East garden front of 3 bays, 2 stone dormer gables, coped with finials and each with single pointed arched opening with trefoil over a transom and single square-headed sash. Machicolated eaves. Similar details to main front at first floor (mullion windows with brattished cornices), one to left, one to centre altered to a door, and a pair to right. Almost full width ashlar projection to ground floor with moulded cornice. To left an open 2-bay loggia with 2 broad shouldered openings similar to those on front porch, and pointed arch on S end. Sculpture detail of similarly fine quality (one of the best figures being an owl), and pavement of encaustic tiles by Maw and Co. Within, large French window with 2 lights and top lights and ring-shafted column between (capital below top lights). To right under same cornice is a big 3-light drawing-room window with similar ringed columns between French windows but with ashlar cusped pointed top-lights in square-headed openings.
Rear echoes front with projecting double gable to left and single gable to right. Higher rear wall to right as ground has been excavated for a full-height basement, formerly opening onto an enclosed courtyard. Twin gables to left have 2-light pointed attic windows with trefoils in heads, single and 2-light windows to first floor with shouldered heads, and ground floor 2-light window to left of dining room big splayed bay of 1-3-1 lights with lion and leopard gargoyles. Cusped pointed heads to lights in roll-moulded square-headed surrounds. Relieving arch over left window, parapet to dining-room bay with hipped roof behind. Timber attic dormer on the W return side. Small second floor oriel set diagonally in angle between NE wing and main rear range. Main rear wall has machicolated eaves, tall 2-light pointed stair window to left with transom, cusped heads to lights and quatrefoil above. Narrow single light each floor in next bay to right, the upper one with cusped head and panel between windows linked vertically, the lower one square-headed. The further gable to right has pointed plate-traceried 2-light to attic with big roundel in head, two-light to first floor and 3-light to ground floor, with relieving arches. Basement under this range has cambered heads to openings in grey stone.
Some good surviving cast-iron rainwater heads and downpipes.
Especially fine interior with strong High Victorian Gothic detail, mostly in pitch pine, including panelled, mostly quatrefoil, doors with Gothic doorcases, ramped overdoors, high dados, and panelled shutters. Square entrance hall with heavy roll-moulded beams to ceiling and massive ashlar corbelled chimneypiece. The floor has Maw & Co tiles below carpet (in poor condition). To N is the dining room with canted ribbed ceiling and crenellated cornice, fireplace removed. Very large N end bay window. To right, is the former library at the front (SE) and drawing room at the back (NE) with big sliding panelled doors between and coved ceilings. The library has fine stained glass rose window by F V Hart, the large central panel missing but the 7 small outer roundels surviving. depicting Ruskin's 'Seven Lamps of Architecture', in exceptionally fine Gothic drawing style. The drawing room has the bay window beyond a broad segmental arch carried on marble triple shafts with shaft-rings and carved capitals. Brown marble chimneypiece with pink marble panels. Both drawing-room and library have top lights to the garden side windows with stained glass. To left of the hall (NW) a pointed roll-moulded arch with panelled reveals opens onto the stair hall from which a further door opens into the (SW) study. The study has exceptional full-length cupboards and shelving with typically Seddon panelling to base. The stair hall has another ribbed coved boarded ceiling. The splendid staircase is cantilevered to the upper flight and the stair hall is crossed at uppermost level by the gallery connecting the 2 sides of the attic storey, timber on brackets, enclosed with blank cusped headed panels and a row of glazed quatrefoils above. The main stair has panelled dado, unusual semi-trefoil arches to balustrade with squat columns and trefoil punched band between each baluster. Square newels with geometric finials. The vertical boarding below the 2 lower flights has Seddon's characteristic inlaid butterfly joints. The underside of the upper flight is roll moulded with dentil detail to tread bases, and cantilevered on a raking colonnette. The attic level is cantilevered on chamfered bracket; the landing has full height Gothic screen (now glazed) with deep quatrefoils. The long stair window has fine stained glass by Hart to window head, an angel in top quatrefoil and emblems of sun and moon in 2 cusped top lights.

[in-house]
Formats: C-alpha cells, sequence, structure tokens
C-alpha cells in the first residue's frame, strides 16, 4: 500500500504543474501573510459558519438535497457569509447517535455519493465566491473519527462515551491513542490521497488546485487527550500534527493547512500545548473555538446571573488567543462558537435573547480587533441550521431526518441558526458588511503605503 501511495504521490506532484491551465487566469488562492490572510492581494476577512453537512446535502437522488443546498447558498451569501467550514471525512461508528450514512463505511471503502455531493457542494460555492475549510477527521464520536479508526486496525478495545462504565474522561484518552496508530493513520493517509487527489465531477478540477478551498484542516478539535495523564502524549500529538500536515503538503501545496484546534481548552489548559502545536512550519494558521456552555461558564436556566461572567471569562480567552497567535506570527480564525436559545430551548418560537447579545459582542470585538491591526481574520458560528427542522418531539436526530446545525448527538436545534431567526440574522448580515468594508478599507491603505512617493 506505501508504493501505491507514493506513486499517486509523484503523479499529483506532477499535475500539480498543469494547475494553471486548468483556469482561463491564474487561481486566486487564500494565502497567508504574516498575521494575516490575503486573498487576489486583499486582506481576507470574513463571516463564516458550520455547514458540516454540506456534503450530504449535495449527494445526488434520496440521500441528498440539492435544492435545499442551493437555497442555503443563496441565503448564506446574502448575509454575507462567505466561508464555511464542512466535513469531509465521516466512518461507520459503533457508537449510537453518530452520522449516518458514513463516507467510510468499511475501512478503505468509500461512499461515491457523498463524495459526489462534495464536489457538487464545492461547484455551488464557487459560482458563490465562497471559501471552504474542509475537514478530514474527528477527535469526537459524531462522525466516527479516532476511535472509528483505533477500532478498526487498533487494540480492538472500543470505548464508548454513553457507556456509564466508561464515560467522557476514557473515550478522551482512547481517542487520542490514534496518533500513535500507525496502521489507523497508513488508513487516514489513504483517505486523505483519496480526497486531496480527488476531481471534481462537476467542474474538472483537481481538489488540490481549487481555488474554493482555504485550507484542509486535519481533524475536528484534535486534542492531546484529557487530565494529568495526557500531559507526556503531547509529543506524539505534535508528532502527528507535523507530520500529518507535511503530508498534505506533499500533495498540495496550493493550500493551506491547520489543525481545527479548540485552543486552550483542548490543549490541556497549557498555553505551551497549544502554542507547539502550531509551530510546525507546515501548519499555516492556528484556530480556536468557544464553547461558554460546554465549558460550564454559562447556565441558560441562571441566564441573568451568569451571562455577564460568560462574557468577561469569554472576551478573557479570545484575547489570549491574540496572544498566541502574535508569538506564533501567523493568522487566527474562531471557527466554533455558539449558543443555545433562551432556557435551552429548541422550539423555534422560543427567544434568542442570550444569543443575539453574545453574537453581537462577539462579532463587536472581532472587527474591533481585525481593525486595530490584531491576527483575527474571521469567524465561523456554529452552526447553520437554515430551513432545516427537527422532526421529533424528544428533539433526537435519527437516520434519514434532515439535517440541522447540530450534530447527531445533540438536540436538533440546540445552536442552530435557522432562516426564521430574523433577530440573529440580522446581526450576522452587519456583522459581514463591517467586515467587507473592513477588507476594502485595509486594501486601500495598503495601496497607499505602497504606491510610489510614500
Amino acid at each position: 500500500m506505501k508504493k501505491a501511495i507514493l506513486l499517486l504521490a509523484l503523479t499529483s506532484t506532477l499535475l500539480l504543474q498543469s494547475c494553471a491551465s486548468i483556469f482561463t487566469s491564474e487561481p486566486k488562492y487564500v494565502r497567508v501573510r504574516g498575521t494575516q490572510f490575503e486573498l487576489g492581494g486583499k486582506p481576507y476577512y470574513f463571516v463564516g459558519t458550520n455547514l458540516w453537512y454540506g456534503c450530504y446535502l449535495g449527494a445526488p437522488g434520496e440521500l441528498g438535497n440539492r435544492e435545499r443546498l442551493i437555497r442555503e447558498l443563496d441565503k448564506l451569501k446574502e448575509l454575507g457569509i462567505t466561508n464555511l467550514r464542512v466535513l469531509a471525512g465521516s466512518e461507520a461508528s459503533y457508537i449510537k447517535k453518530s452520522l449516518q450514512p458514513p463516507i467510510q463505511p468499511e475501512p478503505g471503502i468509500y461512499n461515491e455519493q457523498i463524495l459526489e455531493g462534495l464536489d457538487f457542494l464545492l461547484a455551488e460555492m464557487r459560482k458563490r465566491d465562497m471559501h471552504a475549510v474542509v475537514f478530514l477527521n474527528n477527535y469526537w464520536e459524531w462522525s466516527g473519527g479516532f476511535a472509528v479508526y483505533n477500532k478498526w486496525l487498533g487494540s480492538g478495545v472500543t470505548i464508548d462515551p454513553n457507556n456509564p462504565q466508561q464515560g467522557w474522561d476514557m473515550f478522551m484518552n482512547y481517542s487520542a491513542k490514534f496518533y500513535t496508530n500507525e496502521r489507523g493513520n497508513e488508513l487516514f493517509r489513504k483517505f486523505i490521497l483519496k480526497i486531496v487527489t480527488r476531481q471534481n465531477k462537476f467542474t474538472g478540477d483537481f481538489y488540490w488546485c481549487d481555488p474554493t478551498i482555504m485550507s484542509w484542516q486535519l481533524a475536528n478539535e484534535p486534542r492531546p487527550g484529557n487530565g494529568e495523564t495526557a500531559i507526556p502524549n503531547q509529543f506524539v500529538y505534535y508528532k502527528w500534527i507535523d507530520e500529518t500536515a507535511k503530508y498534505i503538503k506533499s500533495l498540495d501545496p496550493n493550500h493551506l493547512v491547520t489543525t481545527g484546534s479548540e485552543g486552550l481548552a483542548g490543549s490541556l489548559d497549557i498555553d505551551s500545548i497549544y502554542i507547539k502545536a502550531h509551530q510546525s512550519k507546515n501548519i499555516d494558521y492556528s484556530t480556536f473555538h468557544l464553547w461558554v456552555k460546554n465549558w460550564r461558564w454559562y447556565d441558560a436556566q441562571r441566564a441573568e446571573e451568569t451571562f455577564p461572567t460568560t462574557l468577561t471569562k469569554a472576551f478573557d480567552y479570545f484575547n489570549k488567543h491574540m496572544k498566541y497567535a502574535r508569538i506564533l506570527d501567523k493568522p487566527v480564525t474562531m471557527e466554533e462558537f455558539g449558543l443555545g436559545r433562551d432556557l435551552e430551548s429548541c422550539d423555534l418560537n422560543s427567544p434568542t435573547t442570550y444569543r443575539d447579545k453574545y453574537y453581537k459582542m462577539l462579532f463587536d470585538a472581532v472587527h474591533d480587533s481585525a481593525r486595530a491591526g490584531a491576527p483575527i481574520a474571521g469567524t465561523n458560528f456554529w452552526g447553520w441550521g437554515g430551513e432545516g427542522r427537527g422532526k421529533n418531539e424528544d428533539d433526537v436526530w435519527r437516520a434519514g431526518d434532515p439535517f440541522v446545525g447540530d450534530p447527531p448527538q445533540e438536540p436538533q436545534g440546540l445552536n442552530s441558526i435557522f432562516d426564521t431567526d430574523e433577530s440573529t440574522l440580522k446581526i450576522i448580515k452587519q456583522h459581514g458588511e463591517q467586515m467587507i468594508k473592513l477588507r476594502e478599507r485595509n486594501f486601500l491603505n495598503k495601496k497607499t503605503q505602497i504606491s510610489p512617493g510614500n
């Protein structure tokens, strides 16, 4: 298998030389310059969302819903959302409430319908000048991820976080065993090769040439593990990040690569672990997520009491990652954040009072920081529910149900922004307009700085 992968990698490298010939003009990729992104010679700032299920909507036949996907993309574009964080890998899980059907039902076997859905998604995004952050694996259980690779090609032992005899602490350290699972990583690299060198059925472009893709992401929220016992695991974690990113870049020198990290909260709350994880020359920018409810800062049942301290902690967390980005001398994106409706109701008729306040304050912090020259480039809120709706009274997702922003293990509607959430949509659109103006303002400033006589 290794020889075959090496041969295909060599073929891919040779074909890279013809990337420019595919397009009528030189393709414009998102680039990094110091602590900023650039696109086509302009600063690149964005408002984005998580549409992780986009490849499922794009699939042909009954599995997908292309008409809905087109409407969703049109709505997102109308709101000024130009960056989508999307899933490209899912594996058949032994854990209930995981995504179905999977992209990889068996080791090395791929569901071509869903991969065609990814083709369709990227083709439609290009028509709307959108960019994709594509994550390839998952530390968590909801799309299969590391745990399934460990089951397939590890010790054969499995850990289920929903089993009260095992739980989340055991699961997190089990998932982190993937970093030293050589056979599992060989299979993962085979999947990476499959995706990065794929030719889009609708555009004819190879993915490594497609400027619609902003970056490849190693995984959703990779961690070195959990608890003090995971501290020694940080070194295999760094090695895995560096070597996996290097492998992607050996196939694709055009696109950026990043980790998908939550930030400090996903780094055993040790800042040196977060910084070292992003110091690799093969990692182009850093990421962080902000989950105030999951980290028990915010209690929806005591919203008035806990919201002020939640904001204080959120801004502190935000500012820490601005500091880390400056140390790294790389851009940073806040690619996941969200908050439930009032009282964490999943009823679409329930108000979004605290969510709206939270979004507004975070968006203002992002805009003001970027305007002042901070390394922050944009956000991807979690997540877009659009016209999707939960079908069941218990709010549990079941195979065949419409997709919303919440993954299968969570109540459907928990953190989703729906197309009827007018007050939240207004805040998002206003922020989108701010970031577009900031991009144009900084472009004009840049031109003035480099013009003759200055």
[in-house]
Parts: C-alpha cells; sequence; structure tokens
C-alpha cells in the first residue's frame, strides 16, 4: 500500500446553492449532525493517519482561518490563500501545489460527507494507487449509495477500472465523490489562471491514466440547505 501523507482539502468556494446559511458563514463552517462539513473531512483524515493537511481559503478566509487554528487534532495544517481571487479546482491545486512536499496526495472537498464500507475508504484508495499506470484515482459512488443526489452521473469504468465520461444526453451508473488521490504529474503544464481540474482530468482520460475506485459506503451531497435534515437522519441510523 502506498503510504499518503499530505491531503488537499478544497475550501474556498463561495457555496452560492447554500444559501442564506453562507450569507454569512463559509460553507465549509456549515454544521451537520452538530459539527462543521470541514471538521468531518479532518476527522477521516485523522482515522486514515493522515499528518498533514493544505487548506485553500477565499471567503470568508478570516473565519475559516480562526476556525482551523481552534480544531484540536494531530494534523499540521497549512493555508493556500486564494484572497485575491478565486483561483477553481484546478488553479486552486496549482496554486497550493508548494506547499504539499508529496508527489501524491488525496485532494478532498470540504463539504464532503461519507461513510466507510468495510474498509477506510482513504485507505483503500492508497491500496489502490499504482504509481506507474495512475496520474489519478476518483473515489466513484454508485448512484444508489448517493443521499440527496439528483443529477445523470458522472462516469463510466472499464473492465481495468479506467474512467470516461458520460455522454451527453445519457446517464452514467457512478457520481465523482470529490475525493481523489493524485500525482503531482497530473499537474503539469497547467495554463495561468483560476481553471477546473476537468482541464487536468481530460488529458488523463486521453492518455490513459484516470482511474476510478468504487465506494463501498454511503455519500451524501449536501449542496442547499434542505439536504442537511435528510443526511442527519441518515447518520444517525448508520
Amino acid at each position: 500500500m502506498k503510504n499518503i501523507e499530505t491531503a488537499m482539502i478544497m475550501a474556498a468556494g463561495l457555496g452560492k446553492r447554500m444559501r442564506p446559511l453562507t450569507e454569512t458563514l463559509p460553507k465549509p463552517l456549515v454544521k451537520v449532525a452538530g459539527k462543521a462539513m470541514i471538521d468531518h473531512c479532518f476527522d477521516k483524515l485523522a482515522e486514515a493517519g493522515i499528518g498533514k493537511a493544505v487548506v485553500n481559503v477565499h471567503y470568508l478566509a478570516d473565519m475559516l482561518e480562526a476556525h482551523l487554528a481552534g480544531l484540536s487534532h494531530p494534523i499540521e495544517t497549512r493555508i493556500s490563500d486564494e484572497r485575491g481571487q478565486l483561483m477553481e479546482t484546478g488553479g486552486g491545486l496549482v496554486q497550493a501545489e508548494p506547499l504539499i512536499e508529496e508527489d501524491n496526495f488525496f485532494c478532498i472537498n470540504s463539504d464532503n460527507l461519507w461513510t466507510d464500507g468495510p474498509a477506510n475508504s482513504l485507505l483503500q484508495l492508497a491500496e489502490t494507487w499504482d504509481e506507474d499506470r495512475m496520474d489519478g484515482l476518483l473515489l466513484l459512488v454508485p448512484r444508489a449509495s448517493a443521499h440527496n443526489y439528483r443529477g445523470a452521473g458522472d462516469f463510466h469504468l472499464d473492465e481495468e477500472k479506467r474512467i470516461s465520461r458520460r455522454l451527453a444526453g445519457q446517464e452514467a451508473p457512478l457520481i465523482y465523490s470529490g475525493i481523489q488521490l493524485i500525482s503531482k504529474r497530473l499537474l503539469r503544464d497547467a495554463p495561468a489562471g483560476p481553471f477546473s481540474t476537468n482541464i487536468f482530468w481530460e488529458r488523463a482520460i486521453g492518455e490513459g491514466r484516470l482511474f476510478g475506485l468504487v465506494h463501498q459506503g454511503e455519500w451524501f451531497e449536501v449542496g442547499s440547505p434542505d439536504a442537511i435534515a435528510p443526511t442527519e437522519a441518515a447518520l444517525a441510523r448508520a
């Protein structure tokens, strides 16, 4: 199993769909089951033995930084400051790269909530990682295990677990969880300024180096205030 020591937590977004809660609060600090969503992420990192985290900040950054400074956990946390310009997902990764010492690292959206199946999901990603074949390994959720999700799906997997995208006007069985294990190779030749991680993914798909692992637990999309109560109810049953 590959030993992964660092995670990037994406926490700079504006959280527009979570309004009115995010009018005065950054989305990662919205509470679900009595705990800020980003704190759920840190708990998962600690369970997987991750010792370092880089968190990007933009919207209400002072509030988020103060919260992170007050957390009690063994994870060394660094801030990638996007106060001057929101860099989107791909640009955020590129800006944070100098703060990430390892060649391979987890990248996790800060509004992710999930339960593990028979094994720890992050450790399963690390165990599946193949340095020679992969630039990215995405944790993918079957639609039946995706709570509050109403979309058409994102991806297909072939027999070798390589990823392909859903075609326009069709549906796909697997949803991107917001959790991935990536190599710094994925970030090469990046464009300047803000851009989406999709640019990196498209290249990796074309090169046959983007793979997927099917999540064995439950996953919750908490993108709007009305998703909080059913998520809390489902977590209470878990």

The principal first floor rooms are at the SE end reached under stilted pointed arch with linenfold panelling. The doorcases here have crenellated bands and the doors have latticework panelling below T-shaped brass handles and ornate lock plates. The ceilings have incised plaster ribs creating diamond and square panelled areas. The main room facing the front has fine architraves to the windows with brattished cornices and latticework panelled aprons, and inset blue and white tiled chimneypiece. All the chimneypieces are different. The doors to the other end are 9-panelled with studded corner blocks to shouldered architraves.
Access to the attic is only via the secondary staircase. This is dog-leg with simple Gothic punched band to base of balustrade, pyramidal finial to newels and pendants. The lower flight has been rebuilt with some different detail. The attic has simple 6-panel doors, with the T-shaped brass handles and elaborate lock plates. The exposed beams have punched quatrefoils. Two rooms have been created out of the former billiard room at the W end, with panelled ceiling.
The large basement has 3-course corbelling below the wallhead to most walls, barrel vaults to the W end, in transverse rows including pantry with full height 3-tier slate shelving. The ice house was unusually in the body of the house, it now contains the lift shaft.
Graded II* as an exceptionally complete High Victorian Gothic country house by a major architect, retaining particularly high quality interior detail.